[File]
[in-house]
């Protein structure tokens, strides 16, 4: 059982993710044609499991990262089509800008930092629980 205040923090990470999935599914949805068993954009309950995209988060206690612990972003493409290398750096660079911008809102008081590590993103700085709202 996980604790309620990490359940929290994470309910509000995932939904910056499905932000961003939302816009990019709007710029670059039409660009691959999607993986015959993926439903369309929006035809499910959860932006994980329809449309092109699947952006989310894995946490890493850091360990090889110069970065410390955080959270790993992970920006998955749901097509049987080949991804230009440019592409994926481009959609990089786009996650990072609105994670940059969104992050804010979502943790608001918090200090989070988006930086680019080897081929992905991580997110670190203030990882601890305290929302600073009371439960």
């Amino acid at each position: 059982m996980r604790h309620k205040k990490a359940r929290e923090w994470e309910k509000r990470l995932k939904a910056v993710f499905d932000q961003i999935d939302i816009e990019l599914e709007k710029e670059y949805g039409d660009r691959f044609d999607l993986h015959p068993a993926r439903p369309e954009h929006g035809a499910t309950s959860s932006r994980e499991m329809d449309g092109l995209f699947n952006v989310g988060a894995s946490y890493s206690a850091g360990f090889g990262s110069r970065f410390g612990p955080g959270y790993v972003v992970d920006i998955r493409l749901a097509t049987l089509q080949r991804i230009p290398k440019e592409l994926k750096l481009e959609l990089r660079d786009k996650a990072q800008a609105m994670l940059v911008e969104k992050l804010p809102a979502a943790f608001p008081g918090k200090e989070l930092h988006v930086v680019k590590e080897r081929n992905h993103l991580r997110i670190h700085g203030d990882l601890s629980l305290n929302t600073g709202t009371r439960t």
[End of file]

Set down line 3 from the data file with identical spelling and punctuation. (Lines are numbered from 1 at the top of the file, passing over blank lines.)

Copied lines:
């Amino acid at each position: 059982m996980r604790h309620k205040k990490a359940r929290e923090w994470e309910k509000r990470l995932k939904a910056v993710f499905d932000q961003i999935d939302i816009e990019l599914e709007k710029e670059y949805g039409d660009r691959f044609d999607l993986h015959p068993a993926r439903p369309e954009h929006g035809a499910t309950s959860s932006r994980e499991m329809d449309g092109l995209f699947n952006v989310g988060a894995s946490y890493s206690a850091g360990f090889g990262s110069r970065f410390g612990p955080g959270y790993v972003v992970d920006i998955r493409l749901a097509t049987l089509q080949r991804i230009p290398k440019e592409l994926k750096l481009e959609l990089r660079d786009k996650a990072q800008a609105m994670l940059v911008e969104k992050l804010p809102a979502a943790f608001p008081g918090k200090e989070l930092h988006v930086v680019k590590e080897r081929n992905h993103l991580r997110i670190h700085g203030d990882l601890s629980l305290n929302t600073g709202t009371r439960t």